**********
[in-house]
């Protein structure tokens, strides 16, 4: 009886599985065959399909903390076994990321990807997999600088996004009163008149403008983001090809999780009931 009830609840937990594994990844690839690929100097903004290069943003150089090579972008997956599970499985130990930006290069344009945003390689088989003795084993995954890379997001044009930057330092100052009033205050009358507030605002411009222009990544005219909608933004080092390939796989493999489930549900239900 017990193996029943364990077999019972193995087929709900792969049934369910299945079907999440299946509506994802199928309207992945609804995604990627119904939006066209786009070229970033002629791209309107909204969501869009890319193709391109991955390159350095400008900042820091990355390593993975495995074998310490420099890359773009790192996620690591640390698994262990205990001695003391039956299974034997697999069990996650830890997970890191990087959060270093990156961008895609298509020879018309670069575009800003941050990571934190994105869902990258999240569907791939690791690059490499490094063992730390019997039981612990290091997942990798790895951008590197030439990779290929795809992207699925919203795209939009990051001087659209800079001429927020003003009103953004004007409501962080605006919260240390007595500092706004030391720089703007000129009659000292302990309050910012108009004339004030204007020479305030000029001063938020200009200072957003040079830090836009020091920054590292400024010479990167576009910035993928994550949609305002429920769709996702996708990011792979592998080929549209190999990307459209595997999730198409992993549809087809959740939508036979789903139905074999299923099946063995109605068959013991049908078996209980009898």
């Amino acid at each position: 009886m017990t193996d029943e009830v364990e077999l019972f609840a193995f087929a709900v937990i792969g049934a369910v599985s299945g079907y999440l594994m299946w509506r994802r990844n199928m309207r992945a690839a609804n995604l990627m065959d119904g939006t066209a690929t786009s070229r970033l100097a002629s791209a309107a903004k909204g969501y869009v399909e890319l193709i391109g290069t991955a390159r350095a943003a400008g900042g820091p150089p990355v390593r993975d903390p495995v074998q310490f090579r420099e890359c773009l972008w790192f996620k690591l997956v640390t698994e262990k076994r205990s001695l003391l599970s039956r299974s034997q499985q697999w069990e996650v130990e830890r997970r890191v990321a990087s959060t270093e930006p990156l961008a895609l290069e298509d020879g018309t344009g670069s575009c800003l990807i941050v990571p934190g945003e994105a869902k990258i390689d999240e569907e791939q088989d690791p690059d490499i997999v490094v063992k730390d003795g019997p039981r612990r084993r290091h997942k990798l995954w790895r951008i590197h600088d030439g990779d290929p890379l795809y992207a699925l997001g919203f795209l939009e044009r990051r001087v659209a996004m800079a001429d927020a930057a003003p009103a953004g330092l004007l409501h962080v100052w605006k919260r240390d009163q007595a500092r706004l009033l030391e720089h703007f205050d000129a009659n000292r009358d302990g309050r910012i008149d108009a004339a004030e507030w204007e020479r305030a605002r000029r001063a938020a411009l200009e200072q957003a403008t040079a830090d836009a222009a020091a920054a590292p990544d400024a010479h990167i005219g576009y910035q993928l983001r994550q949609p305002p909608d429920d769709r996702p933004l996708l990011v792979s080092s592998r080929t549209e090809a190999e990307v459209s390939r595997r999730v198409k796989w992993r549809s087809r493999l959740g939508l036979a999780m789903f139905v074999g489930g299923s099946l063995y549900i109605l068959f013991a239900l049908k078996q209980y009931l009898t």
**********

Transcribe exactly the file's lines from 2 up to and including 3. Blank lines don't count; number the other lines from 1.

């Protein structure tokens, strides 16, 4: 009886599985065959399909903390076994990321990807997999600088996004009163008149403008983001090809999780009931 009830609840937990594994990844690839690929100097903004290069943003150089090579972008997956599970499985130990930006290069344009945003390689088989003795084993995954890379997001044009930057330092100052009033205050009358507030605002411009222009990544005219909608933004080092390939796989493999489930549900239900 017990193996029943364990077999019972193995087929709900792969049934369910299945079907999440299946509506994802199928309207992945609804995604990627119904939006066209786009070229970033002629791209309107909204969501869009890319193709391109991955390159350095400008900042820091990355390593993975495995074998310490420099890359773009790192996620690591640390698994262990205990001695003391039956299974034997697999069990996650830890997970890191990087959060270093990156961008895609298509020879018309670069575009800003941050990571934190994105869902990258999240569907791939690791690059490499490094063992730390019997039981612990290091997942990798790895951008590197030439990779290929795809992207699925919203795209939009990051001087659209800079001429927020003003009103953004004007409501962080605006919260240390007595500092706004030391720089703007000129009659000292302990309050910012108009004339004030204007020479305030000029001063938020200009200072957003040079830090836009020091920054590292400024010479990167576009910035993928994550949609305002429920769709996702996708990011792979592998080929549209190999990307459209595997999730198409992993549809087809959740939508036979789903139905074999299923099946063995109605068959013991049908078996209980009898």
């Amino acid at each position: 009886m017990t193996d029943e009830v364990e077999l019972f609840a193995f087929a709900v937990i792969g049934a369910v599985s299945g079907y999440l594994m299946w509506r994802r990844n199928m309207r992945a690839a609804n995604l990627m065959d119904g939006t066209a690929t786009s070229r970033l100097a002629s791209a309107a903004k909204g969501y869009v399909e890319l193709i391109g290069t991955a390159r350095a943003a400008g900042g820091p150089p990355v390593r993975d903390p495995v074998q310490f090579r420099e890359c773009l972008w790192f996620k690591l997956v640390t698994e262990k076994r205990s001695l003391l599970s039956r299974s034997q499985q697999w069990e996650v130990e830890r997970r890191v990321a990087s959060t270093e930006p990156l961008a895609l290069e298509d020879g018309t344009g670069s575009c800003l990807i941050v990571p934190g945003e994105a869902k990258i390689d999240e569907e791939q088989d690791p690059d490499i997999v490094v063992k730390d003795g019997p039981r612990r084993r290091h997942k990798l995954w790895r951008i590197h600088d030439g990779d290929p890379l795809y992207a699925l997001g919203f795209l939009e044009r990051r001087v659209a996004m800079a001429d927020a930057a003003p009103a953004g330092l004007l409501h962080v100052w605006k919260r240390d009163q007595a500092r706004l009033l030391e720089h703007f205050d000129a009659n000292r009358d302990g309050r910012i008149d108009a004339a004030e507030w204007e020479r305030a605002r000029r001063a938020a411009l200009e200072q957003a403008t040079a830090d836009a222009a020091a920054a590292p990544d400024a010479h990167i005219g576009y910035q993928l983001r994550q949609p305002p909608d429920d769709r996702p933004l996708l990011v792979s080092s592998r080929t549209e090809a190999e990307v459209s390939r595997r999730v198409k796989w992993r549809s087809r493999l959740g939508l036979a999780m789903f139905v074999g489930g299923s099946l063995y549900i109605l068959f013991a239900l049908k078996q209980y009931l009898t």